Digitally driven careers are for everyone.
Shaping the future – and diversity – of the science, technology, engineering and math (STEM) workforce starts with education today.
At the start of the COVID-19 pandemic, in March, companies had to quickly adjust in order to support their employees with the changes that were taking place. For many, childcare was the number one issue.
Health officials are warning the country is facing down a “two-front war” as the coronavirus pandemic collides with regular flu season.
Before the year 2020, many individuals forecasted their vision board to be filled with milestones, whether it is achieving a promotion at work from an outlined five-year plan, relocating for a new job, or plans to build a small business with new hires.
In the era of COVID-19, an economic recession, and widespread social unrest, mental health is the next crisis we need to prepare for.
Research shows that young girls like STEM subjects, but as they get older, something changes. They start feeling like STEM isn’t for them based on outdated stereotypes about the fields of science, technology, engineering and math.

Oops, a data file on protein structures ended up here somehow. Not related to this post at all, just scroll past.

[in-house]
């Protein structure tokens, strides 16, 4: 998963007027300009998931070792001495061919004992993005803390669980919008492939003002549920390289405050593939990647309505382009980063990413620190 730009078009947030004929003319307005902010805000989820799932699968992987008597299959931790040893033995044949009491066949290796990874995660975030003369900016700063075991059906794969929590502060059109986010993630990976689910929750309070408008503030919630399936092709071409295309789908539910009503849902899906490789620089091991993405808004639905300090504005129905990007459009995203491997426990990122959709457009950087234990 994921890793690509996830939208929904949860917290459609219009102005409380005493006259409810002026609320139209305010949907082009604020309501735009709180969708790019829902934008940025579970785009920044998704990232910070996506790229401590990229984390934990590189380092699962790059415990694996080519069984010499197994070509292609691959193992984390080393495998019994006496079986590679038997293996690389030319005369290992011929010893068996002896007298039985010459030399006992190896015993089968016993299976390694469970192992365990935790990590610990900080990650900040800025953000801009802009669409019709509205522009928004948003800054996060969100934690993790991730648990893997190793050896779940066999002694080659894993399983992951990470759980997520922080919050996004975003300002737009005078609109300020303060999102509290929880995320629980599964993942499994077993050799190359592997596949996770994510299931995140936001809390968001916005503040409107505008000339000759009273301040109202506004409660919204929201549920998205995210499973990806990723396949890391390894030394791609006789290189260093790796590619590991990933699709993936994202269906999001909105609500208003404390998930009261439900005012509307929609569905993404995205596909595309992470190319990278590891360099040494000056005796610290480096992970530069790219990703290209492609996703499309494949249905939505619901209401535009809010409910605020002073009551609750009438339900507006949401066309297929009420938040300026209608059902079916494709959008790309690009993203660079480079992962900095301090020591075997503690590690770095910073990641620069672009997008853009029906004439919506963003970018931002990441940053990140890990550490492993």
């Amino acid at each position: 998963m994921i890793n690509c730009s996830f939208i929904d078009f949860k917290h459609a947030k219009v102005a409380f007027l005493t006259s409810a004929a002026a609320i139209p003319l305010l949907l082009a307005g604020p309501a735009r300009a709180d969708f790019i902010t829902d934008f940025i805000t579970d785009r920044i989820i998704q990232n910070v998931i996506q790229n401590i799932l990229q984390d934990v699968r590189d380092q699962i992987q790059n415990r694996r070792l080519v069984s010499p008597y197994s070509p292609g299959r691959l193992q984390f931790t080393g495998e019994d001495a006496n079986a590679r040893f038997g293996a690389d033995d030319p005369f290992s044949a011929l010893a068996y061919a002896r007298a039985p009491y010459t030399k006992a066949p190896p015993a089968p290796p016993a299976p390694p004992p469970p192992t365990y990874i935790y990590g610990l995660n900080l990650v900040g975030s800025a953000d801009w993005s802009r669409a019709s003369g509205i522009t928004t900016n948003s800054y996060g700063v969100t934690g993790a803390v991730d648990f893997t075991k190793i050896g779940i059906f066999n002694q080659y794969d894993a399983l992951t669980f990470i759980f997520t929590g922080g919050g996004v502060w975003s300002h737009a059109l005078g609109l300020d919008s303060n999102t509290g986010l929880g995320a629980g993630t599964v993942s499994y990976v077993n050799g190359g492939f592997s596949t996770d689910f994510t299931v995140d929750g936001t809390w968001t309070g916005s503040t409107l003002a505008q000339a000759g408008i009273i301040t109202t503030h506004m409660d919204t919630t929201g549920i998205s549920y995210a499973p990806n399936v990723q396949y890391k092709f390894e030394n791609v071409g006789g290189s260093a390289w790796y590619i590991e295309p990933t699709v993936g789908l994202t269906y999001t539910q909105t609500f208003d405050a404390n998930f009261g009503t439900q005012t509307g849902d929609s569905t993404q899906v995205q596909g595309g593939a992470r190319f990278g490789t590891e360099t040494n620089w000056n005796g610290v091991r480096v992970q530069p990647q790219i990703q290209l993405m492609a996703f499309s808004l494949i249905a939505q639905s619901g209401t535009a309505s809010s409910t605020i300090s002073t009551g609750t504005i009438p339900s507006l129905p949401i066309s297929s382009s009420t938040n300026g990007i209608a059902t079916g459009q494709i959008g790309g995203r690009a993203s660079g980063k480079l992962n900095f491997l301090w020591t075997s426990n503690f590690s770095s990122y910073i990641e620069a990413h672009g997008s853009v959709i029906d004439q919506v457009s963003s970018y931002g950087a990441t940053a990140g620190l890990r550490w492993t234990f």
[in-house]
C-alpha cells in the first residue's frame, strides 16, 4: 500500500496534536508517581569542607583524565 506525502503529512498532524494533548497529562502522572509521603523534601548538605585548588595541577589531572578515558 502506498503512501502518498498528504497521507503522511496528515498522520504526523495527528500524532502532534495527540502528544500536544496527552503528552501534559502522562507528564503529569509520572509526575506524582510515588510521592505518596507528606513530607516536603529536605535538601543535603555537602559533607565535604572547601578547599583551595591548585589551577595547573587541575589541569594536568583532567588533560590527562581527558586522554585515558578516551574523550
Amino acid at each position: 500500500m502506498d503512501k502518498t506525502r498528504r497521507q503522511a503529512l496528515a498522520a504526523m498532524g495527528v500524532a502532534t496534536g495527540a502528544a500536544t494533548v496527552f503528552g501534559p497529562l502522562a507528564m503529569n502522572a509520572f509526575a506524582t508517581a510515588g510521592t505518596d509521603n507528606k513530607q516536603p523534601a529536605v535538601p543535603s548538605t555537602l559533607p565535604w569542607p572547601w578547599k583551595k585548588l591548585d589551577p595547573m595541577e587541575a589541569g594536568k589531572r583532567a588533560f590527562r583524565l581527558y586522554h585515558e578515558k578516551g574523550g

We sat down with business leaders driving the global corporate response to COVID-19 to learn more about their efforts, how they are navigating this uncharted territory, and what advice they have for others. Next up in our COVID-19 Business in Action interview series are Dr. Jay J. Schnitzer, chief medical and technology officer, MITRE, and Dr. John Halamka, president of Mayo Clinic Platform.
Digital Empowers’ “The Power of Data and Predictive Analytics in Pandemics” webinar was the first event of a three-part virtual series on COVID-19 response designed to bring the innovation and social impact communities together, and p